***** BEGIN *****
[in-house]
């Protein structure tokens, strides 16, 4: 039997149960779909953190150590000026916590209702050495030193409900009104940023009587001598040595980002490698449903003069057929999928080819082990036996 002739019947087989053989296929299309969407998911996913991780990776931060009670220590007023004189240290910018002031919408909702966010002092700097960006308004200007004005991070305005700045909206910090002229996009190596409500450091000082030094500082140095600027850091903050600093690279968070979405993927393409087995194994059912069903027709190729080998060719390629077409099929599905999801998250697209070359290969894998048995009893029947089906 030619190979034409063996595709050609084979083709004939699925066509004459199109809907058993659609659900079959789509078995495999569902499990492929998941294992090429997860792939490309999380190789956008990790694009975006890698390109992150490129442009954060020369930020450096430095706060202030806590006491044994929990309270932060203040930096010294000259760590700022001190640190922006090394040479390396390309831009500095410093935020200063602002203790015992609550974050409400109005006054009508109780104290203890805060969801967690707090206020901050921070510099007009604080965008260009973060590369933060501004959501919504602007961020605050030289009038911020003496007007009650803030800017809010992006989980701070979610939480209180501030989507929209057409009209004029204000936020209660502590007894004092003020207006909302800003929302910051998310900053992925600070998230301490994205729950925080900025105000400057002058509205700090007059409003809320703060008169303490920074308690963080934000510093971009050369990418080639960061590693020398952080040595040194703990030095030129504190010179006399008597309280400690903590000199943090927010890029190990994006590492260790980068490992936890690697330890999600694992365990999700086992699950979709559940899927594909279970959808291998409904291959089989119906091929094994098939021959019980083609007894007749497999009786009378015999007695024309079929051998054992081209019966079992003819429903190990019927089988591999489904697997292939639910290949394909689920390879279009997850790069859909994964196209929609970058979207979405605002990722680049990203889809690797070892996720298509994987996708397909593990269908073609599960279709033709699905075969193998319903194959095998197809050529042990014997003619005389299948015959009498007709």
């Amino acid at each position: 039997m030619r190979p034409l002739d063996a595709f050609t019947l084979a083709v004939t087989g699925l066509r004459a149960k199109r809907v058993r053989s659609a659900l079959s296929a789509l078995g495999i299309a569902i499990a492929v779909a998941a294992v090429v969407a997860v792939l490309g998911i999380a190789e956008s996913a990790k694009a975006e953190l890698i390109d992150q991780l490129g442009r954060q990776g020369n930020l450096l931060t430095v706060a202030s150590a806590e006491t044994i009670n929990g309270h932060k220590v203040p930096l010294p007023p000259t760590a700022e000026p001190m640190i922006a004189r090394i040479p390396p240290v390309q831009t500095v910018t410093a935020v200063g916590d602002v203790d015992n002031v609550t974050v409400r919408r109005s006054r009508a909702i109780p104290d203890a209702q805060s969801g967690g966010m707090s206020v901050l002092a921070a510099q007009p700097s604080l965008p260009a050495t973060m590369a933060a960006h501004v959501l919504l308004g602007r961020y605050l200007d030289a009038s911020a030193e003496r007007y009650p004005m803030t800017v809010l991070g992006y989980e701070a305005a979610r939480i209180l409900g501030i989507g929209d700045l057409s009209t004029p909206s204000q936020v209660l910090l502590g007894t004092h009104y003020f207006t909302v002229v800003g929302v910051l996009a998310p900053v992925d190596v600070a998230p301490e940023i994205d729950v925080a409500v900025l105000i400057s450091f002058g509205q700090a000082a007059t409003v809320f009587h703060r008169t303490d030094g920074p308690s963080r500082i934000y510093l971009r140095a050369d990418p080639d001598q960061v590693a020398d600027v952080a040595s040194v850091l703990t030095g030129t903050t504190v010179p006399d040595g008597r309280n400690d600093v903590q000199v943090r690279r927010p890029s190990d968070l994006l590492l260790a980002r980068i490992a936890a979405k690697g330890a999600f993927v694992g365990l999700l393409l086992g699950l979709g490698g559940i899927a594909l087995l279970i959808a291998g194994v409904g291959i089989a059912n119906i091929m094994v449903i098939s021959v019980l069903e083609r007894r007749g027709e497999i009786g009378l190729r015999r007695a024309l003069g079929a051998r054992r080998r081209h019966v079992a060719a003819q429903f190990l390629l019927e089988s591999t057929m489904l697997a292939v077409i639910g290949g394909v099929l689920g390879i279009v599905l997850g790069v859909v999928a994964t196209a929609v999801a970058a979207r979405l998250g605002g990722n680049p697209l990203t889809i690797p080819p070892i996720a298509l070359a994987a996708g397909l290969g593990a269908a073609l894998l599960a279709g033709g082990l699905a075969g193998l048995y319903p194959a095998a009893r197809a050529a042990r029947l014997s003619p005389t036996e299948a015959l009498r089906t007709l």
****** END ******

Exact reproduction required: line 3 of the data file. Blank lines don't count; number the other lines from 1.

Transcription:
């Amino acid at each position: 039997m030619r190979p034409l002739d063996a595709f050609t019947l084979a083709v004939t087989g699925l066509r004459a149960k199109r809907v058993r053989s659609a659900l079959s296929a789509l078995g495999i299309a569902i499990a492929v779909a998941a294992v090429v969407a997860v792939l490309g998911i999380a190789e956008s996913a990790k694009a975006e953190l890698i390109d992150q991780l490129g442009r954060q990776g020369n930020l450096l931060t430095v706060a202030s150590a806590e006491t044994i009670n929990g309270h932060k220590v203040p930096l010294p007023p000259t760590a700022e000026p001190m640190i922006a004189r090394i040479p390396p240290v390309q831009t500095v910018t410093a935020v200063g916590d602002v203790d015992n002031v609550t974050v409400r919408r109005s006054r009508a909702i109780p104290d203890a209702q805060s969801g967690g966010m707090s206020v901050l002092a921070a510099q007009p700097s604080l965008p260009a050495t973060m590369a933060a960006h501004v959501l919504l308004g602007r961020y605050l200007d030289a009038s911020a030193e003496r007007y009650p004005m803030t800017v809010l991070g992006y989980e701070a305005a979610r939480i209180l409900g501030i989507g929209d700045l057409s009209t004029p909206s204000q936020v209660l910090l502590g007894t004092h009104y003020f207006t909302v002229v800003g929302v910051l996009a998310p900053v992925d190596v600070a998230p301490e940023i994205d729950v925080a409500v900025l105000i400057s450091f002058g509205q700090a000082a007059t409003v809320f009587h703060r008169t303490d030094g920074p308690s963080r500082i934000y510093l971009r140095a050369d990418p080639d001598q960061v590693a020398d600027v952080a040595s040194v850091l703990t030095g030129t903050t504190v010179p006399d040595g008597r309280n400690d600093v903590q000199v943090r690279r927010p890029s190990d968070l994006l590492l260790a980002r980068i490992a936890a979405k690697g330890a999600f993927v694992g365990l999700l393409l086992g699950l979709g490698g559940i899927a594909l087995l279970i959808a291998g194994v409904g291959i089989a059912n119906i091929m094994v449903i098939s021959v019980l069903e083609r007894r007749g027709e497999i009786g009378l190729r015999r007695a024309l003069g079929a051998r054992r080998r081209h019966v079992a060719a003819q429903f190990l390629l019927e089988s591999t057929m489904l697997a292939v077409i639910g290949g394909v099929l689920g390879i279009v599905l997850g790069v859909v999928a994964t196209a929609v999801a970058a979207r979405l998250g605002g990722n680049p697209l990203t889809i690797p080819p070892i996720a298509l070359a994987a996708g397909l290969g593990a269908a073609l894998l599960a279709g033709g082990l699905a075969g193998l048995y319903p194959a095998a009893r197809a050529a042990r029947l014997s003619p005389t036996e299948a015959l009498r089906t007709l």